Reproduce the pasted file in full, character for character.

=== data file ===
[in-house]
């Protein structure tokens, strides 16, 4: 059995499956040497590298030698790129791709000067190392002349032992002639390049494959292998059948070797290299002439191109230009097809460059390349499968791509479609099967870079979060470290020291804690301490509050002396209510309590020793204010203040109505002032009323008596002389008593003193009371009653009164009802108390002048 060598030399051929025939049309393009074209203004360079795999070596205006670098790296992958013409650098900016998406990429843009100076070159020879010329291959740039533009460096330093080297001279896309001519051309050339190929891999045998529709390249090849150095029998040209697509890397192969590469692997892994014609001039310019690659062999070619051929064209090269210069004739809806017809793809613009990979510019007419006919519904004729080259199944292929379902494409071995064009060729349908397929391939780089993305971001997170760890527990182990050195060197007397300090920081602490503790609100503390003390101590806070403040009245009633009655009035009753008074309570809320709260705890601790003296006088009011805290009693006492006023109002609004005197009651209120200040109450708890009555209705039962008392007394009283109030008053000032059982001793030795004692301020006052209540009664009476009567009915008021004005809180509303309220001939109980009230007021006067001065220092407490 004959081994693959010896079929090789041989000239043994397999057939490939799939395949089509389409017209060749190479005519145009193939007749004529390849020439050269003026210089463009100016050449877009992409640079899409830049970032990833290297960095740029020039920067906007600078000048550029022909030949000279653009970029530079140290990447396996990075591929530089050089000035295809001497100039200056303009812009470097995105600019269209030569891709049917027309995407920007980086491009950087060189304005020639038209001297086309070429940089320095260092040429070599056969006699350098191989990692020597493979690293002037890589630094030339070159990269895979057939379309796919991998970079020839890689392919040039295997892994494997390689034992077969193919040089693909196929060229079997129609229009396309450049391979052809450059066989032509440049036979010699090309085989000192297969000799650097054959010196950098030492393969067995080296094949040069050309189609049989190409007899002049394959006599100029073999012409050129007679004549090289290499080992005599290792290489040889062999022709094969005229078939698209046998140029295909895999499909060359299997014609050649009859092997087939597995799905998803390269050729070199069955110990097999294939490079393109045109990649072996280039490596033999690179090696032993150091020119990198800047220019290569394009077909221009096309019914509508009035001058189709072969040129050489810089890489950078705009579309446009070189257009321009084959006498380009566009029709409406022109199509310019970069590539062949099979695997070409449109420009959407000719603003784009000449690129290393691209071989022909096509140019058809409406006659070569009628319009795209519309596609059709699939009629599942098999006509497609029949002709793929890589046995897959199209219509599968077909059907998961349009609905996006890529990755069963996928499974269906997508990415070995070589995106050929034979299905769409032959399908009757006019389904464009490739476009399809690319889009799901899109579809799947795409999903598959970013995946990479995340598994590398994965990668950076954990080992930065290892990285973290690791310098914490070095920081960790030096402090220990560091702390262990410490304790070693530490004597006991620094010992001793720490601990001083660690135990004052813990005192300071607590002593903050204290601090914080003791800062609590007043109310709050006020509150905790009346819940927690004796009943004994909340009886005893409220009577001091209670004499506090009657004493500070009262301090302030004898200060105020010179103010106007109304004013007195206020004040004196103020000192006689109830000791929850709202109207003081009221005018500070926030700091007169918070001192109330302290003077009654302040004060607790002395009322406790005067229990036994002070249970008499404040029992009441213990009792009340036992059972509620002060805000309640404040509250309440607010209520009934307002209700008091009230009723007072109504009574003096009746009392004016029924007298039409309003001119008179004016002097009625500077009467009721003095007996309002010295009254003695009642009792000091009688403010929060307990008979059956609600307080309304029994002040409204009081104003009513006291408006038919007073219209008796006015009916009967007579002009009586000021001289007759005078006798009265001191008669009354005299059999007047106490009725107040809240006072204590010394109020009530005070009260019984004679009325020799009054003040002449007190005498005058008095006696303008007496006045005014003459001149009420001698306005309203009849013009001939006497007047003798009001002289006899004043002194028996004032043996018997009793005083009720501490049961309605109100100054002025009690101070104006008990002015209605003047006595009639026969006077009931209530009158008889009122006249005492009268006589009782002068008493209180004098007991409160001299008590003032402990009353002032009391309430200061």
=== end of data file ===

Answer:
[in-house]
């Protein structure tokens, strides 16, 4: 059995499956040497590298030698790129791709000067190392002349032992002639390049494959292998059948070797290299002439191109230009097809460059390349499968791509479609099967870079979060470290020291804690301490509050002396209510309590020793204010203040109505002032009323008596002389008593003193009371009653009164009802108390002048 060598030399051929025939049309393009074209203004360079795999070596205006670098790296992958013409650098900016998406990429843009100076070159020879010329291959740039533009460096330093080297001279896309001519051309050339190929891999045998529709390249090849150095029998040209697509890397192969590469692997892994014609001039310019690659062999070619051929064209090269210069004739809806017809793809613009990979510019007419006919519904004729080259199944292929379902494409071995064009060729349908397929391939780089993305971001997170760890527990182990050195060197007397300090920081602490503790609100503390003390101590806070403040009245009633009655009035009753008074309570809320709260705890601790003296006088009011805290009693006492006023109002609004005197009651209120200040109450708890009555209705039962008392007394009283109030008053000032059982001793030795004692301020006052209540009664009476009567009915008021004005809180509303309220001939109980009230007021006067001065220092407490 004959081994693959010896079929090789041989000239043994397999057939490939799939395949089509389409017209060749190479005519145009193939007749004529390849020439050269003026210089463009100016050449877009992409640079899409830049970032990833290297960095740029020039920067906007600078000048550029022909030949000279653009970029530079140290990447396996990075591929530089050089000035295809001497100039200056303009812009470097995105600019269209030569891709049917027309995407920007980086491009950087060189304005020639038209001297086309070429940089320095260092040429070599056969006699350098191989990692020597493979690293002037890589630094030339070159990269895979057939379309796919991998970079020839890689392919040039295997892994494997390689034992077969193919040089693909196929060229079997129609229009396309450049391979052809450059066989032509440049036979010699090309085989000192297969000799650097054959010196950098030492393969067995080296094949040069050309189609049989190409007899002049394959006599100029073999012409050129007679004549090289290499080992005599290792290489040889062999022709094969005229078939698209046998140029295909895999499909060359299997014609050649009859092997087939597995799905998803390269050729070199069955110990097999294939490079393109045109990649072996280039490596033999690179090696032993150091020119990198800047220019290569394009077909221009096309019914509508009035001058189709072969040129050489810089890489950078705009579309446009070189257009321009084959006498380009566009029709409406022109199509310019970069590539062949099979695997070409449109420009959407000719603003784009000449690129290393691209071989022909096509140019058809409406006659070569009628319009795209519309596609059709699939009629599942098999006509497609029949002709793929890589046995897959199209219509599968077909059907998961349009609905996006890529990755069963996928499974269906997508990415070995070589995106050929034979299905769409032959399908009757006019389904464009490739476009399809690319889009799901899109579809799947795409999903598959970013995946990479995340598994590398994965990668950076954990080992930065290892990285973290690791310098914490070095920081960790030096402090220990560091702390262990410490304790070693530490004597006991620094010992001793720490601990001083660690135990004052813990005192300071607590002593903050204290601090914080003791800062609590007043109310709050006020509150905790009346819940927690004796009943004994909340009886005893409220009577001091209670004499506090009657004493500070009262301090302030004898200060105020010179103010106007109304004013007195206020004040004196103020000192006689109830000791929850709202109207003081009221005018500070926030700091007169918070001192109330302290003077009654302040004060607790002395009322406790005067229990036994002070249970008499404040029992009441213990009792009340036992059972509620002060805000309640404040509250309440607010209520009934307002209700008091009230009723007072109504009574003096009746009392004016029924007298039409309003001119008179004016002097009625500077009467009721003095007996309002010295009254003695009642009792000091009688403010929060307990008979059956609600307080309304029994002040409204009081104003009513006291408006038919007073219209008796006015009916009967007579002009009586000021001289007759005078006798009265001191008669009354005299059999007047106490009725107040809240006072204590010394109020009530005070009260019984004679009325020799009054003040002449007190005498005058008095006696303008007496006045005014003459001149009420001698306005309203009849013009001939006497007047003798009001002289006899004043002194028996004032043996018997009793005083009720501490049961309605109100100054002025009690101070104006008990002015209605003047006595009639026969006077009931209530009158008889009122006249005492009268006589009782002068008493209180004098007991409160001299008590003032402990009353002032009391309430200061």